Your Legal Rights When a Client Won't Pay

You’ve worked hard completing a project for your client. The work has been done and you now find yourself chasing down your client to pay the balance owed for your services or to reimburse you for agreed upon expenses.

This three part series addresses how to minimize the risk of this happening to you and what options are available should you find yourself in this situation:

  • Because the available remedies are largely governed by the contract you entered into with your client, part one of the series discusses what contract terms and practices minimize the risk of ending up with a nonpaying client.

  • Part two discusses the three dispute resolution options most often included in contracts that will impact how you go about recovering unpaid fees.

  • And finally, part three addresses how to prepare to take a nonpaying client to small claims court to recover your fees.

It is imperative to have a written contract before you begin working with a client. Not only does a contract help clarify expectations between you and your client, but in the event of a disagreement, a judge is more likely to uphold an agreement if it is in writing.

Here are a few terms that should be included in your contracts:


It is important to make your payment processes and expectations clear in your contract. Some people require an initial deposit before commencing any work, but then have trouble collecting the outstanding balance upon completion of the job.  One solution is to not only request the initial deposit, but to outline a billing schedule in the contract. Instead of billing the entire balance at the end of the project, divide your fees into a payment schedule and distribute the payments into several invoices, with the final payment of your fees due before the work is delivered. For each portion of the work you provide, send an invoice and indicate to the client that you will move forward with the work only if the invoice is paid in full.

Also, your contract and your invoices should clearly indicate the deadline for when invoices must be paid (for example, within 15 business days of receipt of an invoice).

Be diligent about sending your invoices at the predetermined schedule and implement a process to streamline this for you. Sending timely invoices and following up on overdue payments communicates that you are a professional and you expect to be paid in a timely manner for your services.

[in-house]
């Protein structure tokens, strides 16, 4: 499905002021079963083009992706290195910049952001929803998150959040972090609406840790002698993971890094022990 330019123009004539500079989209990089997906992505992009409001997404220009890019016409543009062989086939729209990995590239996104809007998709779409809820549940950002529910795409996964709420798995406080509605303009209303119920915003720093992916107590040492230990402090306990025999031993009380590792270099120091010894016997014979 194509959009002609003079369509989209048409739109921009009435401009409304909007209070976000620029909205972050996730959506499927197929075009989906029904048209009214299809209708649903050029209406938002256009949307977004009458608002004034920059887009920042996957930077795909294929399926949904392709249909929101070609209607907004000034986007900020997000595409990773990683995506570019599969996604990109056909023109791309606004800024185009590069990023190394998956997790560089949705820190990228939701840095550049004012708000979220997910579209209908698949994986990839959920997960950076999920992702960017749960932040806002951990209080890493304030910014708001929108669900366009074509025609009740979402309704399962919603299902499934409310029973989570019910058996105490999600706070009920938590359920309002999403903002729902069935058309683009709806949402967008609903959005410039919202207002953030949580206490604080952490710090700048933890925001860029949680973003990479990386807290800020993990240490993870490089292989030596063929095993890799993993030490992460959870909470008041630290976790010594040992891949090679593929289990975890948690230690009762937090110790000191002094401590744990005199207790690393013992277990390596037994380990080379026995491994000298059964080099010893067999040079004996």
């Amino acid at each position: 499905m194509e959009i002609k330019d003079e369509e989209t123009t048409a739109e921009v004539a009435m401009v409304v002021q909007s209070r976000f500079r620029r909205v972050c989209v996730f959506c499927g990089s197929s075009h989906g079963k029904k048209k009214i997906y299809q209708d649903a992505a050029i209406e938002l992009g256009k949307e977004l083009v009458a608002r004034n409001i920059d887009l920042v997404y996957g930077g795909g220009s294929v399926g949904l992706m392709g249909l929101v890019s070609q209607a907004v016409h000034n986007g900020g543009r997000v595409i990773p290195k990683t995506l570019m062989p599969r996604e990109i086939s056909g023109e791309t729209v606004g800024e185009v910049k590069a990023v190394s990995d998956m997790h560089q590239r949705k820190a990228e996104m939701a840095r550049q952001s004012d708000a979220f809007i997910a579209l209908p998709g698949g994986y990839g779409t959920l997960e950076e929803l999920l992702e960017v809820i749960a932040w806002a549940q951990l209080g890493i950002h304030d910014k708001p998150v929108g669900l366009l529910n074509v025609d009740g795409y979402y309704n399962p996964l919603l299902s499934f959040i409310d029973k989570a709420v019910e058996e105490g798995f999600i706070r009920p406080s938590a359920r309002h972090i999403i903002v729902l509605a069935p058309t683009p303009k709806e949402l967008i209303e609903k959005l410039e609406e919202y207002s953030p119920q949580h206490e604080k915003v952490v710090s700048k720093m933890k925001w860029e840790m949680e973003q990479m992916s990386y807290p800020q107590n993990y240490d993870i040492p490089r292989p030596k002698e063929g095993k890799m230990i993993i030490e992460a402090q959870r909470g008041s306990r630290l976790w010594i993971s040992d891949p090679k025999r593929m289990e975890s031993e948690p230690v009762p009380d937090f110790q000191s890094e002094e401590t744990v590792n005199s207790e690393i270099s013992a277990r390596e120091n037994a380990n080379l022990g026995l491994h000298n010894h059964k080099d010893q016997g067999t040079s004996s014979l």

One method for incentivizing timely payments is to include a late fees clause in the contract. Although the maximum interest rate that is permitted varies by state, this clause may encourage a client from paying you on time so as to avoid the interest charge or late fee. Another option for incentivizing payment on an outstanding invoice is to offer a discount for paying on time. For example, the client can receive 1.5% discount if the invoice is paid within 10 business days. Again, indicate that all work will cease until outstanding payments, including any late fees, are received.


If you anticipate incurring out-of-pocket expenses related to the work  that are not already accounted for in your fees, make sure your contract clearly outlines what specific expenses will be reimbursed by the client. As in the case of your service fees, indicate how those expenses will be invoiced and when such reimbursements will be due.

Despite having reimbursable expenses identified in your contract, it’s also a good practice to run all purchases by your client before personally incurring the cost. Better yet, have your client pay for the expense directly so you can avoid invoicing and waiting for reimbursement.


If you’re having trouble collecting your fees from a client even though you have a solid contract in place, here are few more tips on how to address the situation with your client:

  • Periodically send copies of outstanding invoices to the client via email and U.S. mail and follow up with a phone call if necessary.

  • Send your client a cordial, but firm letter outlining the terms of your contract and their responsibility to pay you. Enclose copies of your contract, invoices, receipts, and other supporting documents and state a deadline for receiving payment.

  • Sometimes a client withholds payment because they are dissatisfied with your service in some way. Use this as an opportunity to address their concerns and to provide better customer service.

  • If you’re making little progress, then work with a lawyer who can send a strongly worded demand letter to the client and/or help you pursue other remedies.

Despite taking all these measures, sometimes a client will still fail to pay. Assuming you want to pursue the matter further, the next post in the series will discuss the three most common dispute resolution options: mediation, arbitration, and litigation.

This post was adapted from an article originally written for and published on Sage Wedding Pros which is dedicated to creating financial and operationally sustainable businesses in the wedding and events industries. 

Photography by Paper Ban Studios.




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